- By Liz CarterLiz Carter is assistant editor at Foreign Policy's Tea Leaf Nation. She lived for several years in Beijing, China, where she wrote and translated three Chinese-English textbooks and studied contemporary Chinese literature at Peking University. Since returning to the United States, she has co-authored a book on subversive linguistic trends on the Chinese Internet and been interviewed about developments in China by the Christian Science Monitor, Forbes, the Washington Post's WorldViews, and PRI's The World.
This is a guest post from Liz Carter, a senior contributor to FP‘s Tea Leaf Nation.
As the U.S. federal government hurtles into shutdown mode, many in the United States have responded with anger or shame; here at FP, for instance, Gordon Adams compares the congressional bickering that gave rise to the shutdown to Shakespeare’s Comedy of Errors.
Americans would be forgiven for assuming that observers in China, whose government is not averse to showcasing U.S. government failures to burnish the ruling Communist Party’s image, are watching all this and indulging in schadenfreude. Instead, both China’s state-run and private-but-state-supervised mainstream media outlets have thus far reacted with restraint. Meanwhile, users of the country’s bustling, often candid, often profane social web have found a silver lining in the political paralysis that would surprise many Americans.
Mainstream coverage of the shutdown has been widespread, but its tone has been explanatory, not celebratory. State-run China Central Television covered the developments in a several-minute-long segment entitled, "Republicans’ and Democrats’ Contest Without Result: U.S. Federal Government Non-essential Departments Forced to Close." Sina, one of China’s major news portals, prepared a dedicated page covering the shutdown (see above), complete with infographics and listicles explaining its causes and consequences. The page’s most febrile headline accompanied a relatively workmanlike article: "Exclusive Analysis: Two-party Government Stalemate Holds America Hostage." Even an article on the reliably pro-Party Global Times posited that while failure to resolve the standoff before Oct. 15 could have negative consequences for global financial markets, the possibility that this would happen was less than 10 percent.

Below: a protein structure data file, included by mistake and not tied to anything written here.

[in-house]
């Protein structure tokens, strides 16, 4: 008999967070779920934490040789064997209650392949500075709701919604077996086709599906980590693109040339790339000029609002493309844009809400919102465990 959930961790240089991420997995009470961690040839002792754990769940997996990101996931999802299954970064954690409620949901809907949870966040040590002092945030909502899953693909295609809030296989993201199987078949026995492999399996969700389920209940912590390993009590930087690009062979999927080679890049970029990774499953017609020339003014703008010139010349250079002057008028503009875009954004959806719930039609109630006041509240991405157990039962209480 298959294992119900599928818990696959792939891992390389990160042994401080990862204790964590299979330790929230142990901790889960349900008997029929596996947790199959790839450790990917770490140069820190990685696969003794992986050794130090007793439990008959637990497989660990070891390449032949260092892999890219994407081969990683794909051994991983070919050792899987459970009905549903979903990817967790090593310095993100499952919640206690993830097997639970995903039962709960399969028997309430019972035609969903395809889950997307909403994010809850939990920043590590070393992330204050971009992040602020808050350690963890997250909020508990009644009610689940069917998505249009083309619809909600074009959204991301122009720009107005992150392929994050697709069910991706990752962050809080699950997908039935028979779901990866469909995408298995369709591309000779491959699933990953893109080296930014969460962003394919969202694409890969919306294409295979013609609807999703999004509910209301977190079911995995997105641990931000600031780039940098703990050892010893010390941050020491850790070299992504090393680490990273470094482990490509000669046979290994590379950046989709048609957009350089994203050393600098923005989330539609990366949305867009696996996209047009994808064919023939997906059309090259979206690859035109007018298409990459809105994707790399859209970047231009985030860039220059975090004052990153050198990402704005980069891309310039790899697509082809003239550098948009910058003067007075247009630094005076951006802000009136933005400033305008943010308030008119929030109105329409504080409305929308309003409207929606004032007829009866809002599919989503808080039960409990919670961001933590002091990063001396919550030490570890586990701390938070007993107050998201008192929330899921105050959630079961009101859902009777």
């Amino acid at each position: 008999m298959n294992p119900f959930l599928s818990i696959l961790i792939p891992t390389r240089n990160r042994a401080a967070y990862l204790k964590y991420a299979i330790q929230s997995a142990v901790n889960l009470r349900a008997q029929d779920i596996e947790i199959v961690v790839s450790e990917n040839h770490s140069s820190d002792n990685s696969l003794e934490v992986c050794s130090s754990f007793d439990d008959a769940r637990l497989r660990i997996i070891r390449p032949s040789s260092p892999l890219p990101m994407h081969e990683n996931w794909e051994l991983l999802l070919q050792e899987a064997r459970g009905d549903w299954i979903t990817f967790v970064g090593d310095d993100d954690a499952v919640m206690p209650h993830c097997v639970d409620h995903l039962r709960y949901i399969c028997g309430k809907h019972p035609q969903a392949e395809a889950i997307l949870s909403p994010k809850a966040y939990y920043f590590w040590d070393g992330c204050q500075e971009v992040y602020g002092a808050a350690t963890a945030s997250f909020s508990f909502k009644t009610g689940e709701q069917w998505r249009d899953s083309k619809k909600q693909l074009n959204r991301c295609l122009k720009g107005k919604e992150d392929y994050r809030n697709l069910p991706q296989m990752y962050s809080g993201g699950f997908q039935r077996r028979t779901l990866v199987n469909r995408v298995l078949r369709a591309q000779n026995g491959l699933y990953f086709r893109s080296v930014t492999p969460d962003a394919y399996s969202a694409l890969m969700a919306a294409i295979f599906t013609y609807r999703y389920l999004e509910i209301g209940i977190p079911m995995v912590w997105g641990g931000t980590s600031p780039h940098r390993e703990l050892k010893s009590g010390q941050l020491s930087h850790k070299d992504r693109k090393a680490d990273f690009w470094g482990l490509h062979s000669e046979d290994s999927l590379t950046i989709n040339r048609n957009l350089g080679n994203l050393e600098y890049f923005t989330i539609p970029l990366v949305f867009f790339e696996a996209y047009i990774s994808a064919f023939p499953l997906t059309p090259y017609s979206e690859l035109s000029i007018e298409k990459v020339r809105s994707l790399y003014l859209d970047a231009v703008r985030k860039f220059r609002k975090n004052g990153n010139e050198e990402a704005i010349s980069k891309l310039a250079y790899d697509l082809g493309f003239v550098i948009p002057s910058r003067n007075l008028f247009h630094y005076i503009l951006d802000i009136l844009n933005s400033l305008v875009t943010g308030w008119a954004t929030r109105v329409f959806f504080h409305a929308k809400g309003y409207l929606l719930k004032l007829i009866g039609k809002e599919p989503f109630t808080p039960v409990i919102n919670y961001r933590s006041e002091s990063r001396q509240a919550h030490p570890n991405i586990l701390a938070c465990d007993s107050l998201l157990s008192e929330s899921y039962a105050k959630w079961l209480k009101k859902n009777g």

In Chinese social media, meanwhile, the government shutdown became an opportunity to criticize the Chinese government. Chatter ran deep: the Chinese equivalent of "#USGovernmentShutdown" rose to the second-most discussed topic on all of Sina Weibo, a popular social media platform, as of this writing. Weibo users have commented on the topic more than 135,000 times.
Perhaps predictably, some web users cracked jokes about how trash would pile up in Washington, D.C. and public bathroom closures would present problems for citizens with indigestion. But many took the opportunity to discuss how the U.S. government shutdown reflected on China itself.
Some veiled their critiques. Xu Jilin, a professor of history at East China Normal University in Shanghai, wrote, "The government has shut down, but the country is not in disorder — now that’s what you call a good country where people can live without worry."